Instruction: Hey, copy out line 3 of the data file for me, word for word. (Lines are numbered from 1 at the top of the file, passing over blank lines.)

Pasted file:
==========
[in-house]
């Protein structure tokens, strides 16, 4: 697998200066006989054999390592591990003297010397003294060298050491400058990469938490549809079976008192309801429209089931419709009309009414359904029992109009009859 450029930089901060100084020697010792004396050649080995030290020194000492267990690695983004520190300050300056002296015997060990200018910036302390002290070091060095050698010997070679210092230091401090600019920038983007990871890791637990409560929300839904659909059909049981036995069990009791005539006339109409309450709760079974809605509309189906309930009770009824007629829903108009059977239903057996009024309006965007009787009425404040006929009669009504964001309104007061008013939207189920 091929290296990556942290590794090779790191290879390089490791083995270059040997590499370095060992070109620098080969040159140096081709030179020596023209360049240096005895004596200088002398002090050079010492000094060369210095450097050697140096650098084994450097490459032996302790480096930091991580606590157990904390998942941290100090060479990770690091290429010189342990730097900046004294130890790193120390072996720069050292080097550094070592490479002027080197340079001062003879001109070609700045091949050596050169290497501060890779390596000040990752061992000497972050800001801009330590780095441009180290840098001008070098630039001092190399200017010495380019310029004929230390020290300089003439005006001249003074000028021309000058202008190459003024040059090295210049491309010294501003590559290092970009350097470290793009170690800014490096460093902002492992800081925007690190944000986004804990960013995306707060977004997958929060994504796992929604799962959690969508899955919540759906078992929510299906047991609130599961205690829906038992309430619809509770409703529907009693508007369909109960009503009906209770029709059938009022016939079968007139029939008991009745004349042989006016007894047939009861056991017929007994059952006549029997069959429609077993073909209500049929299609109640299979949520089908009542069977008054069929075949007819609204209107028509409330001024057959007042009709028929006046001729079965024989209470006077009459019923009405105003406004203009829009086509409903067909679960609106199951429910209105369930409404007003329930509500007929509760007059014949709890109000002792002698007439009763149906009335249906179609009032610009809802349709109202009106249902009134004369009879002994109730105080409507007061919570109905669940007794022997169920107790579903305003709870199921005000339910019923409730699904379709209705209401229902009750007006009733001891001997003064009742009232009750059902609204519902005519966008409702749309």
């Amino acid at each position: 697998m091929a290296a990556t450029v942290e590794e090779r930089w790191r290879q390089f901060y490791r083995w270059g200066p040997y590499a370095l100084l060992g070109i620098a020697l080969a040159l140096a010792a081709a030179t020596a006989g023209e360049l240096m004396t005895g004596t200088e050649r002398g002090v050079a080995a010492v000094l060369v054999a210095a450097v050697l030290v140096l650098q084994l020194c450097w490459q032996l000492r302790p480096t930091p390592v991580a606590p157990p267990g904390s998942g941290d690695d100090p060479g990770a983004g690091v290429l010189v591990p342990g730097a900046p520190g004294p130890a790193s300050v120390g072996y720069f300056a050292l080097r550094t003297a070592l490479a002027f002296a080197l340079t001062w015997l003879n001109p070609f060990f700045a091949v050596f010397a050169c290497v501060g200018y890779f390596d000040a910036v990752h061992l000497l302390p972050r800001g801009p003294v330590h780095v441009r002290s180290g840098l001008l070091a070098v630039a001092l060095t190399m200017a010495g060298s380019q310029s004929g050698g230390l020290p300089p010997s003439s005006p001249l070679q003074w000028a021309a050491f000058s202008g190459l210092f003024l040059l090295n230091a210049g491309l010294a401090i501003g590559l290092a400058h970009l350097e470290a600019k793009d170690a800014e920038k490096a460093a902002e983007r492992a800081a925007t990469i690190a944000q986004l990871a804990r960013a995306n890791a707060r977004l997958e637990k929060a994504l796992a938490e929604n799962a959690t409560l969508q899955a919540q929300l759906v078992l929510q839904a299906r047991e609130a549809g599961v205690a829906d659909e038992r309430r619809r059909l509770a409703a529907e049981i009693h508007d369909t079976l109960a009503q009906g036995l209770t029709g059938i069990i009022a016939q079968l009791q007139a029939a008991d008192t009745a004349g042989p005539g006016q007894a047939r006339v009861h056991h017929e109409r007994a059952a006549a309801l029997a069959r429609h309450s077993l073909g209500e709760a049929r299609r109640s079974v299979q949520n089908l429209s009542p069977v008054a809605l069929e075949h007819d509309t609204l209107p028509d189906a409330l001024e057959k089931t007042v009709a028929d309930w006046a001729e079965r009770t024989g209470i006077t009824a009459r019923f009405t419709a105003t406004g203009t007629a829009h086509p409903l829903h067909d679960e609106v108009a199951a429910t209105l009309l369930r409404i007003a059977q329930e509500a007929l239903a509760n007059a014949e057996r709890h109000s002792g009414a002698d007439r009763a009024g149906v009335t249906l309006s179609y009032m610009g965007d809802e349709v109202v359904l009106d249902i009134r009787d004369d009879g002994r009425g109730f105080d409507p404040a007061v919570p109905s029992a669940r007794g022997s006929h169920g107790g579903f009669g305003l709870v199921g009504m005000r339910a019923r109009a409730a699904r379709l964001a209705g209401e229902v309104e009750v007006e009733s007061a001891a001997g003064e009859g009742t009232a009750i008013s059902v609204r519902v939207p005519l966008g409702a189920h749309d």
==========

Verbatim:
């Amino acid at each position: 697998m091929a290296a990556t450029v942290e590794e090779r930089w790191r290879q390089f901060y490791r083995w270059g200066p040997y590499a370095l100084l060992g070109i620098a020697l080969a040159l140096a010792a081709a030179t020596a006989g023209e360049l240096m004396t005895g004596t200088e050649r002398g002090v050079a080995a010492v000094l060369v054999a210095a450097v050697l030290v140096l650098q084994l020194c450097w490459q032996l000492r302790p480096t930091p390592v991580a606590p157990p267990g904390s998942g941290d690695d100090p060479g990770a983004g690091v290429l010189v591990p342990g730097a900046p520190g004294p130890a790193s300050v120390g072996y720069f300056a050292l080097r550094t003297a070592l490479a002027f002296a080197l340079t001062w015997l003879n001109p070609f060990f700045a091949v050596f010397a050169c290497v501060g200018y890779f390596d000040a910036v990752h061992l000497l302390p972050r800001g801009p003294v330590h780095v441009r002290s180290g840098l001008l070091a070098v630039a001092l060095t190399m200017a010495g060298s380019q310029s004929g050698g230390l020290p300089p010997s003439s005006p001249l070679q003074w000028a021309a050491f000058s202008g190459l210092f003024l040059l090295n230091a210049g491309l010294a401090i501003g590559l290092a400058h970009l350097e470290a600019k793009d170690a800014e920038k490096a460093a902002e983007r492992a800081a925007t990469i690190a944000q986004l990871a804990r960013a995306n890791a707060r977004l997958e637990k929060a994504l796992a938490e929604n799962a959690t409560l969508q899955a919540q929300l759906v078992l929510q839904a299906r047991e609130a549809g599961v205690a829906d659909e038992r309430r619809r059909l509770a409703a529907e049981i009693h508007d369909t079976l109960a009503q009906g036995l209770t029709g059938i069990i009022a016939q079968l009791q007139a029939a008991d008192t009745a004349g042989p005539g006016q007894a047939r006339v009861h056991h017929e109409r007994a059952a006549a309801l029997a069959r429609h309450s077993l073909g209500e709760a049929r299609r109640s079974v299979q949520n089908l429209s009542p069977v008054a809605l069929e075949h007819d509309t609204l209107p028509d189906a409330l001024e057959k089931t007042v009709a028929d309930w006046a001729e079965r009770t024989g209470i006077t009824a009459r019923f009405t419709a105003t406004g203009t007629a829009h086509p409903l829903h067909d679960e609106v108009a199951a429910t209105l009309l369930r409404i007003a059977q329930e509500a007929l239903a509760n007059a014949e057996r709890h109000s002792g009414a002698d007439r009763a009024g149906v009335t249906l309006s179609y009032m610009g965007d809802e349709v109202v359904l009106d249902i009134r009787d004369d009879g002994r009425g109730f105080d409507p404040a007061v919570p109905s029992a669940r007794g022997s006929h169920g107790g579903f009669g305003l709870v199921g009504m005000r339910a019923r109009a409730a699904r379709l964001a209705g209401e229902v309104e009750v007006e009733s007061a001891a001997g003064e009859g009742t009232a009750i008013s059902v609204r519902v939207p005519l966008g409702a189920h749309d």